disaster risk reduction
The Asia Resilience Strategy for 2015–2020 provides a broad framework on inclusive humanitarian and development trajectories focused on the poorest of the poor in the areas of: 1) smallholder agriculture; 2) water; 3) urban resilience; and 4) natural resource management.
Millions of poor and vulnerable people face hunger and poverty this year and next because of record global temperatures, droughts and erratic rains in 2014 and 2015, compounded by the development of possibly the most powerful El Niño on record.
In Laos Oxfam supports the National Disaster Management Office and the District Disaster Management Committees of the districts Kasi and Hom to increase the resilience of approximately 23 villages in the region against natural disasters.
This document reviews a sample of evaluations carried out between January 2013 and October 2014. The findings tell us about the nature of Oxfam's programming, helping identify strengths and weaknesses, and lessons, from our programs; the report includes remarks on our evaluation quality.
The UN Secretary-General has called the World Humanitarian Summit in 2016 ‘to make humanitarian action fit for the future'. Tens of millions of people receive humanitarian aid every year, but millions more suffer without adequate help and protection, and their number is relentlessly rising.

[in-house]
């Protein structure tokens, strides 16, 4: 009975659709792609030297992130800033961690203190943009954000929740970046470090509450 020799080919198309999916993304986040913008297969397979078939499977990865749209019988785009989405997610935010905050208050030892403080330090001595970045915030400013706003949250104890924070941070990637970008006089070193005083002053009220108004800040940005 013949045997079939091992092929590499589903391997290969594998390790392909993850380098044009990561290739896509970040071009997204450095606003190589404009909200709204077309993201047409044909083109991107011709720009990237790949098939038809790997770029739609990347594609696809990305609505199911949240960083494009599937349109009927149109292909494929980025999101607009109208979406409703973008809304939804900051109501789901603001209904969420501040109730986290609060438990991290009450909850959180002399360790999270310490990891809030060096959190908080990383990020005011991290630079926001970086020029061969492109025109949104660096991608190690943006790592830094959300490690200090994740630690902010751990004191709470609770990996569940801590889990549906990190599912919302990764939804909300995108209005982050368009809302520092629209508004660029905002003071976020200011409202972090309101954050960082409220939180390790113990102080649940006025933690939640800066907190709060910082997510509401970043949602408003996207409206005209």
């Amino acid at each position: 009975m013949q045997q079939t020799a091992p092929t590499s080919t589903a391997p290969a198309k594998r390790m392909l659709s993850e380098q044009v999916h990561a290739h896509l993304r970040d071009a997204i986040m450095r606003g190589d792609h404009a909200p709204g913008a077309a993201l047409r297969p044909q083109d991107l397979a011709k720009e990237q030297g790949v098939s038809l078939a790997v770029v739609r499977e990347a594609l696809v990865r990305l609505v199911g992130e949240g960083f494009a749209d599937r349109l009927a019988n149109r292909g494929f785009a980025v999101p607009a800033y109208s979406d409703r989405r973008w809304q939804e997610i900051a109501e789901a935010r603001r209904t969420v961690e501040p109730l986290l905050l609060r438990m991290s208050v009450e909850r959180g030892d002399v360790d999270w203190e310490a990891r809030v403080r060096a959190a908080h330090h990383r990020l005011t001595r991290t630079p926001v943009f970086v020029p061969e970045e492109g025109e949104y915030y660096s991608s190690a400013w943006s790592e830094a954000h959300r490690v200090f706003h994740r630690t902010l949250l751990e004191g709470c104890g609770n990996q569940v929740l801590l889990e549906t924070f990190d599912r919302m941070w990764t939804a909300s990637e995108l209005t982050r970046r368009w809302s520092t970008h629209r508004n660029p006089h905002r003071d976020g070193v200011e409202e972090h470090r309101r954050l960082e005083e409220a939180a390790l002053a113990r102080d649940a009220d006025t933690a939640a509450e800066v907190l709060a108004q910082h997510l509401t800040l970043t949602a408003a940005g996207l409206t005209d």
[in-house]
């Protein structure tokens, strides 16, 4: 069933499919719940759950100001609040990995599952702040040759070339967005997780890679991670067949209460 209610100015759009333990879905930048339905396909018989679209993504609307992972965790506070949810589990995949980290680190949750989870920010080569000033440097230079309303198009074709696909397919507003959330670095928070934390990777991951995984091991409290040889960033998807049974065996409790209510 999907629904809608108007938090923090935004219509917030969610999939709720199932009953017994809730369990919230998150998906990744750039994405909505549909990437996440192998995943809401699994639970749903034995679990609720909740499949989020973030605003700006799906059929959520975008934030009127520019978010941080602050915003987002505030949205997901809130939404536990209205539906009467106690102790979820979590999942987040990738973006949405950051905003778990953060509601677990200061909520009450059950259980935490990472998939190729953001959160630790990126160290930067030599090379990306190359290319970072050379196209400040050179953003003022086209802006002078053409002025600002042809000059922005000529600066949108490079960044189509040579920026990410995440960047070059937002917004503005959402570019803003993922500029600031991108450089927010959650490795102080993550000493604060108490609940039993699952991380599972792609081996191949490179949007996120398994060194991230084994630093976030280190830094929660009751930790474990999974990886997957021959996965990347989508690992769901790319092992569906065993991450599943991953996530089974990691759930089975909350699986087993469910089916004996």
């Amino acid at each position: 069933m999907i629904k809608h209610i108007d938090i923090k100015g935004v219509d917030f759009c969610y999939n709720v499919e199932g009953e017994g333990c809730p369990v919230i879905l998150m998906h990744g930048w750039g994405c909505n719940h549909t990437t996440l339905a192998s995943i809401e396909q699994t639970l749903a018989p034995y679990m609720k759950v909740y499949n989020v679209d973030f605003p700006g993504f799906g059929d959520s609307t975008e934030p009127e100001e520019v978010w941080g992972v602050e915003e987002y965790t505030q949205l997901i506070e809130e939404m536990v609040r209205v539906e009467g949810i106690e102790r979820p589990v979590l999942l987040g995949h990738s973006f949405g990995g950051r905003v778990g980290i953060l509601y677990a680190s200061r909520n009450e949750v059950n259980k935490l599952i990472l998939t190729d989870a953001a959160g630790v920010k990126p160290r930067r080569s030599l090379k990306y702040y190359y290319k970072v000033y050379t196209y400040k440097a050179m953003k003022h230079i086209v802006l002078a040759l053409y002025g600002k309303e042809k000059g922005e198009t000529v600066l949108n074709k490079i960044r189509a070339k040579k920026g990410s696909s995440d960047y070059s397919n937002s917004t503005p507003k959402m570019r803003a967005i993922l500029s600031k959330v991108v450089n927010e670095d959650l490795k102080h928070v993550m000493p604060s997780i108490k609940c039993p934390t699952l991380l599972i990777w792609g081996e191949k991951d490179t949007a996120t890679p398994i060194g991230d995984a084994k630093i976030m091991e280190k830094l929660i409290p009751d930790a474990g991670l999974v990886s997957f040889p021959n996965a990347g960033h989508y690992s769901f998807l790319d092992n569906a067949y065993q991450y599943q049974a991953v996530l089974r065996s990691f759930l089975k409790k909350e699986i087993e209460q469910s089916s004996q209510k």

Oxfam's reaction on the adoption of the Sendai Framework for Disaster Risk Reduction 2015-2030, a global plan that’s meant to build the resilience of communities to disasters over the next 15 years and lead to bolder commitments on disaster risk reduction,
On 12 January 2010, a massive earthquake hit Haiti’s capital Port-au-Prince, killing 220,000 people, injuring 300,000 and severely damaging great swaths of the city. This progress report highlights Oxfam’s work in Haiti in 2014 in water, sanitation and public health; in disaster risk reduction, economic development and reconstruction. It also summarizes the funding and spending for Oxfam’s response to the Haiti earthquake.
The 2004 Indian Ocean tsunami was a pivotal moment for the humanitarian sector; many lessons were learned and the humanitarian system was strengthened as a result. However, ten years on, significant challenges remain.
Central American countries contribute little to climate change, but will endure some of its most negative consequences.
Many countries in Asia, including Bangladesh, Viet Nam, Indonesia, Pakistan, and the Philippines, should invest more in their governments’ capacity to protect their citizens given the region's vulnerability to climate change.